At the base of economic analysis is the consumer, whose behavior and well-being motivate a whole gamut of questions spanning demand analysis, incentive theory and mechanism design, project evaluation, and the introduction and marketing of private and public goods and services. Understanding and modeling consumer welfare was central in early economics, and remains so, with a continuing tension between elements of illusion, temperament, and subjectivity in consumer behavior, and the need for stable, predictive indicators for demand and well-being. The neoclassical model of the individualistic utility-maximizing consumer that forms the basis of most economic analysis is largely a finished subject, but new studies of consumer behavior and interesting new measurements are coming into economics from cognitive psychology, sociology, anthropology, market science, evolutionary biology, and neurology. This behavioral revaluation challenges the neoclassical conclusion that unconcentrated self-organized markets place consumers on a welfare frontier, and suggests new directions for the continuing development of consumer theory. This talk gives a broad, brief survey of behavioral consumer theory, and places its findings in the context of the early writings of economists on the science of pleasure.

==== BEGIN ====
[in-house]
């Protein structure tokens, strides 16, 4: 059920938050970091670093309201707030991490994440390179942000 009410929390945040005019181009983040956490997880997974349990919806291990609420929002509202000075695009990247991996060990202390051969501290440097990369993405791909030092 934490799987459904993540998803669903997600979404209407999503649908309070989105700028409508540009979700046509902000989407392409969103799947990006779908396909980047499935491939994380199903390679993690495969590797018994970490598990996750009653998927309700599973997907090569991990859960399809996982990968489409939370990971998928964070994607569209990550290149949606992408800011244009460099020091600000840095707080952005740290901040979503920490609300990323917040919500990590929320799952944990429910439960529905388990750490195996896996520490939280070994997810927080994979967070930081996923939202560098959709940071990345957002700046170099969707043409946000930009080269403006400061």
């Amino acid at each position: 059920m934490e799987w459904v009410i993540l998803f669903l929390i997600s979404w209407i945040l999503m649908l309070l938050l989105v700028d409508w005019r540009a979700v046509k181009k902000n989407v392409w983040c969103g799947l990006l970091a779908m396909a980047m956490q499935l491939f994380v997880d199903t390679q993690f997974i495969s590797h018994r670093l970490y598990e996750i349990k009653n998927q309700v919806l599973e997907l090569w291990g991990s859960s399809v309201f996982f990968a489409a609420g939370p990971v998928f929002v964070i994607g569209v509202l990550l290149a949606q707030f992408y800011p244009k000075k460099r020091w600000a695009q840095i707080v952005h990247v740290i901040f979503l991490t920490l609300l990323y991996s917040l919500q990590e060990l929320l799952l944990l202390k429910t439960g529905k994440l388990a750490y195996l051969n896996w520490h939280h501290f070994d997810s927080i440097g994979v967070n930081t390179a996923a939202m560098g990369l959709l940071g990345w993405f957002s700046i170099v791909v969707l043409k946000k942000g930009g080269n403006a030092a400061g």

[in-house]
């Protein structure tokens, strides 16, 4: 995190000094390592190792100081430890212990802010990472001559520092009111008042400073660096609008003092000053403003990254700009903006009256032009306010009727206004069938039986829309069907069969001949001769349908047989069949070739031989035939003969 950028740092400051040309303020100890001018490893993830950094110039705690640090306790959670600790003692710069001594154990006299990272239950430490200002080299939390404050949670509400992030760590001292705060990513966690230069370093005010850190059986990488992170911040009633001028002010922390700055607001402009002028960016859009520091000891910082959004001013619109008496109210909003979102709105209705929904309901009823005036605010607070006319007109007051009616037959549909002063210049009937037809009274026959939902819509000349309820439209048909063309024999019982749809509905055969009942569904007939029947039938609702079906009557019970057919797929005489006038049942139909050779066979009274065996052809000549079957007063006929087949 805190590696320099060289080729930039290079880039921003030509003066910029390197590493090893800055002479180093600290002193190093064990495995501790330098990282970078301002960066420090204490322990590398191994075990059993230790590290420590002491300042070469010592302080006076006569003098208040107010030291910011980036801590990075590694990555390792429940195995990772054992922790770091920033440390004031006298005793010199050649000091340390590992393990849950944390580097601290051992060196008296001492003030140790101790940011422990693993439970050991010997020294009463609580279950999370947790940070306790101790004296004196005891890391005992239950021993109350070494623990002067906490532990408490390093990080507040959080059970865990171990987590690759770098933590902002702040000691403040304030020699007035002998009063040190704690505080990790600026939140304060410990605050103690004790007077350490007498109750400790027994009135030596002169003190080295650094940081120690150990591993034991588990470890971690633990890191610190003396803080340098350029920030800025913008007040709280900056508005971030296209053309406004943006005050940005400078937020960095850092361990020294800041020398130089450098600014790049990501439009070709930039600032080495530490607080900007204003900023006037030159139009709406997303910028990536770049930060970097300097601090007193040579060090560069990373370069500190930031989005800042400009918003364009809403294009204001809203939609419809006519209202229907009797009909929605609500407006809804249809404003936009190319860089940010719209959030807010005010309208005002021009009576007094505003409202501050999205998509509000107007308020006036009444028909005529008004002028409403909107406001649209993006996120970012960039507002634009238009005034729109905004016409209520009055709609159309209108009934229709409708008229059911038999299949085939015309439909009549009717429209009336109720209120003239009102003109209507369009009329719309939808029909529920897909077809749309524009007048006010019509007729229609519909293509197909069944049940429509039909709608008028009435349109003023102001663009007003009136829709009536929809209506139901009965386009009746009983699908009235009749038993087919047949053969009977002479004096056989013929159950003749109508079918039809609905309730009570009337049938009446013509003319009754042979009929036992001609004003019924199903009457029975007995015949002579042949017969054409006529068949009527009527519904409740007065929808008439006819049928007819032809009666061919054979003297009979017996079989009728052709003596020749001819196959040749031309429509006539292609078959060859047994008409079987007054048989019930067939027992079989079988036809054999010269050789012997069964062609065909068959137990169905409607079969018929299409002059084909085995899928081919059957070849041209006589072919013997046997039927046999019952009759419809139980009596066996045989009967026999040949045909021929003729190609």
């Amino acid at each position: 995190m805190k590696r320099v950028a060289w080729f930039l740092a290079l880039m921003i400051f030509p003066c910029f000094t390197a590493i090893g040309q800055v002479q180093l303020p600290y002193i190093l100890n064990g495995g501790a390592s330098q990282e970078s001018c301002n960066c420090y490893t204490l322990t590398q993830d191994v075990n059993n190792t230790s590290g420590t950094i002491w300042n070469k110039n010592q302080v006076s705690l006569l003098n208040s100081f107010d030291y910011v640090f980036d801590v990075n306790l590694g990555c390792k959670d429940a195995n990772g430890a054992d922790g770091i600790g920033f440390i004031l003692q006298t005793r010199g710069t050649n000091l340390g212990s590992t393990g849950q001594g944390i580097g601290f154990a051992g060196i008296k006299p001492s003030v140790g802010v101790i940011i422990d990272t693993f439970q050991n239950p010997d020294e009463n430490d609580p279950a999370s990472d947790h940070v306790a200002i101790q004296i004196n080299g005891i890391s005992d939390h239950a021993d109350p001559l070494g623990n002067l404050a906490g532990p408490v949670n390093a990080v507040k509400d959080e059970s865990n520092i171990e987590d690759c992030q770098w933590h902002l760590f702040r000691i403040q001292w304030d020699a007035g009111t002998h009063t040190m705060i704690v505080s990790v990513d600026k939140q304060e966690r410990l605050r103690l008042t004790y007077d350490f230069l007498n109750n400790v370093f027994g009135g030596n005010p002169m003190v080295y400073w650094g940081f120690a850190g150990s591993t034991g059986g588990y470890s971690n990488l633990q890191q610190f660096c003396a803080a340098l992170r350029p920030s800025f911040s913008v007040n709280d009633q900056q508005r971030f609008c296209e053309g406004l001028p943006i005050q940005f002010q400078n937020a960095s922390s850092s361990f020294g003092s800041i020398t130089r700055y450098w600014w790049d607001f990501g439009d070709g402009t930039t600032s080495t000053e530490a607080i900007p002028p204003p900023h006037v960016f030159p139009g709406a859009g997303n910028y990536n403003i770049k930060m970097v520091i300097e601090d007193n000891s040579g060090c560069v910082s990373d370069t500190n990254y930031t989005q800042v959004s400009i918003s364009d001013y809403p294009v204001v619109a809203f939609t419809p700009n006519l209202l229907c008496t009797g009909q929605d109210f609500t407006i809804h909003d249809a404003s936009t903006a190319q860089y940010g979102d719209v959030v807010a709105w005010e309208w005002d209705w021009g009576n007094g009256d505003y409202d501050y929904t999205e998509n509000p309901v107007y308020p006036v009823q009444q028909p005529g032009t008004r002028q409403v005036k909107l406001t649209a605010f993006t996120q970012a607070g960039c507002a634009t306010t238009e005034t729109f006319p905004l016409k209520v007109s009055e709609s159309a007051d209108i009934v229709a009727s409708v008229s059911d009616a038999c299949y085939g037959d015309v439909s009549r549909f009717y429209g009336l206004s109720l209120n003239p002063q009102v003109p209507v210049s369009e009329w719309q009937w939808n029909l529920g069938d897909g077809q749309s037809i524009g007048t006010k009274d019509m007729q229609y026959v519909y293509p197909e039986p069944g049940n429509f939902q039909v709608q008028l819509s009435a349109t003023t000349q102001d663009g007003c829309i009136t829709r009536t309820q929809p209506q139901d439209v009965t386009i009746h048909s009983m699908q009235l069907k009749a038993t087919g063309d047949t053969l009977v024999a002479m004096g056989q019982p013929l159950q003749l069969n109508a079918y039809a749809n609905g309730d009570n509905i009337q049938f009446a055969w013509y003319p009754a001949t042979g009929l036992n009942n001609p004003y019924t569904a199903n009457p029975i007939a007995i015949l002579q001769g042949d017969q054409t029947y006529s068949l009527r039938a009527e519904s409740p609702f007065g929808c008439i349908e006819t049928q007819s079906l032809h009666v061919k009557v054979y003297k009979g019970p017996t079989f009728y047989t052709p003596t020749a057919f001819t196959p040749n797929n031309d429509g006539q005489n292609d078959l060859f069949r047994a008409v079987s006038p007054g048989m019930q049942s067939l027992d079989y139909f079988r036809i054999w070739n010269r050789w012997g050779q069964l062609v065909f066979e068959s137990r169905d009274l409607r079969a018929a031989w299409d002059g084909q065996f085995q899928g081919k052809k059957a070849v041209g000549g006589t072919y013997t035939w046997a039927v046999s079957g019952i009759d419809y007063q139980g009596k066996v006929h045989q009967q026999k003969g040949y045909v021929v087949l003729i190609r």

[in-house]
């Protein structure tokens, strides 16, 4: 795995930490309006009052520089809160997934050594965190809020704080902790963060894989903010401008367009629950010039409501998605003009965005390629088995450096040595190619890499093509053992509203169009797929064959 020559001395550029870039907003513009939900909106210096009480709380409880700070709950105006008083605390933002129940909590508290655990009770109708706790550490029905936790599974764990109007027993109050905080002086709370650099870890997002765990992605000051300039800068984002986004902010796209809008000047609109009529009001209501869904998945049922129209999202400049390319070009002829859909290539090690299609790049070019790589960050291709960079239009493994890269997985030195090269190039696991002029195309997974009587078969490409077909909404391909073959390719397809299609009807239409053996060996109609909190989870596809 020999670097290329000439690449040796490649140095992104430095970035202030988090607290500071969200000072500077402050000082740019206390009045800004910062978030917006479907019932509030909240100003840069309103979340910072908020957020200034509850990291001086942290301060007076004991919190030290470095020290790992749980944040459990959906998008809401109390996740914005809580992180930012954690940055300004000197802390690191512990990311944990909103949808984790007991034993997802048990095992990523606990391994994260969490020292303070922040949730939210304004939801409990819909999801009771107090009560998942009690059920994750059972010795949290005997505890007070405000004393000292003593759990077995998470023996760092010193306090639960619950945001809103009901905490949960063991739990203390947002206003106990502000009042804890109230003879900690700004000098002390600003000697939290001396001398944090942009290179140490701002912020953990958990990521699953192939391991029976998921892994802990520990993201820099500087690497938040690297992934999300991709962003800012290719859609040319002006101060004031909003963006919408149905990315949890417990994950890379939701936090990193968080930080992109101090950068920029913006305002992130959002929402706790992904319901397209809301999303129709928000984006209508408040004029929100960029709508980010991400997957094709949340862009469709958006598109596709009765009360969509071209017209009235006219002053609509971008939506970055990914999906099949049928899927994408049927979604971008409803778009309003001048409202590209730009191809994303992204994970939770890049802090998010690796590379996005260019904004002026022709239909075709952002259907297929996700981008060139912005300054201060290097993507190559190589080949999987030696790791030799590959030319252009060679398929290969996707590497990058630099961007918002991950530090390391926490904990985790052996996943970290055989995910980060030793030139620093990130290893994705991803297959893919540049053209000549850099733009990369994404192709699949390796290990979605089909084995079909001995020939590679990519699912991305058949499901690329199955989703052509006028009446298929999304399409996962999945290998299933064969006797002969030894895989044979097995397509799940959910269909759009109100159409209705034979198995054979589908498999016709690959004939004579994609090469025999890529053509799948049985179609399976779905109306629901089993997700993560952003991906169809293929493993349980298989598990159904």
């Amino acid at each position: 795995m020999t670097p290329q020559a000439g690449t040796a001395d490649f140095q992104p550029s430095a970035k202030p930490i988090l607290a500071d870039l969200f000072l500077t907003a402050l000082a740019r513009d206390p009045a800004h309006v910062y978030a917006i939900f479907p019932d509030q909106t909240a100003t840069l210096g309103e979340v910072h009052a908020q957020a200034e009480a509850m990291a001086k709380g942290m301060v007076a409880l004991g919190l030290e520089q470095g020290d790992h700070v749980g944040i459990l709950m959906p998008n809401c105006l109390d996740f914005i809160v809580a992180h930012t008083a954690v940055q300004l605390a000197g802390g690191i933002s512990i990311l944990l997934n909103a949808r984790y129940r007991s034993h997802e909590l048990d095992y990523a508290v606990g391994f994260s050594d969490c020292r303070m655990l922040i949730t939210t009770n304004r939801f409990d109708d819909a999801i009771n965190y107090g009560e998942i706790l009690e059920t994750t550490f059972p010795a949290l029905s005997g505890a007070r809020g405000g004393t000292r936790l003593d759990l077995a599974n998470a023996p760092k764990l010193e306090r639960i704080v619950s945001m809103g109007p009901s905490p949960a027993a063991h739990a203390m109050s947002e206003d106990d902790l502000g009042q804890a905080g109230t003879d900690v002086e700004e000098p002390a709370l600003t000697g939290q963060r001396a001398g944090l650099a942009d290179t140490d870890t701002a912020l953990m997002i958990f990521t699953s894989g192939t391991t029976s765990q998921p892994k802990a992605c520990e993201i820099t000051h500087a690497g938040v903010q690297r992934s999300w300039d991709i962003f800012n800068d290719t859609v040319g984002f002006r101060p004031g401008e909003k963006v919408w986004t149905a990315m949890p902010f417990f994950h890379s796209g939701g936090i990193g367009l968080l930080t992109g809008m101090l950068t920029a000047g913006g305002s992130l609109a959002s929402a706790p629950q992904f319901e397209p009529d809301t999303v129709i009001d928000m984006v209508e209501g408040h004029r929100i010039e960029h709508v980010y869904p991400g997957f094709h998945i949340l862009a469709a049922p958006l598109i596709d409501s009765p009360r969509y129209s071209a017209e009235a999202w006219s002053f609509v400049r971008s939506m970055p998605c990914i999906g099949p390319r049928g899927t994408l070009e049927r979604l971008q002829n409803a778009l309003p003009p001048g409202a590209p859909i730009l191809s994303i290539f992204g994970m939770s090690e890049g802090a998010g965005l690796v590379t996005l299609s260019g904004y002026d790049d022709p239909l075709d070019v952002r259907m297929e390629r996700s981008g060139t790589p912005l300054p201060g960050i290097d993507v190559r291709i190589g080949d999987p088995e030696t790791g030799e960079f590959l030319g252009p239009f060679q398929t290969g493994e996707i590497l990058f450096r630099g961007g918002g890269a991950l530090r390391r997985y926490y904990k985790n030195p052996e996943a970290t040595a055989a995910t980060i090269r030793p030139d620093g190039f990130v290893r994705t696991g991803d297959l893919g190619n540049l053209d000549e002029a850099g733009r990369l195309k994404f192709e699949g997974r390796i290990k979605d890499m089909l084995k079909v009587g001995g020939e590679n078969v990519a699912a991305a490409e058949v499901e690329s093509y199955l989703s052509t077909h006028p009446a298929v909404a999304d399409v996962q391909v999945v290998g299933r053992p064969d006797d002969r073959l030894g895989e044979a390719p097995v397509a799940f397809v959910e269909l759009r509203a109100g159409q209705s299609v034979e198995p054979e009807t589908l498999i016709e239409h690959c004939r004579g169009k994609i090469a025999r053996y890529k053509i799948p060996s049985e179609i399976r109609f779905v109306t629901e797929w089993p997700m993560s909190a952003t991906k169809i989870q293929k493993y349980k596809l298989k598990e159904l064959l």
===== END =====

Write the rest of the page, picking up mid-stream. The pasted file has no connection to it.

Reference: D. McFadden, “The New Science of Pleasure”, NBER Working Paper No. 18687, February 2013, forthcoming in Handbook of Choice Modelling, S. Hess and A. J. Daly, (eds.), Edward Elgar, 2014.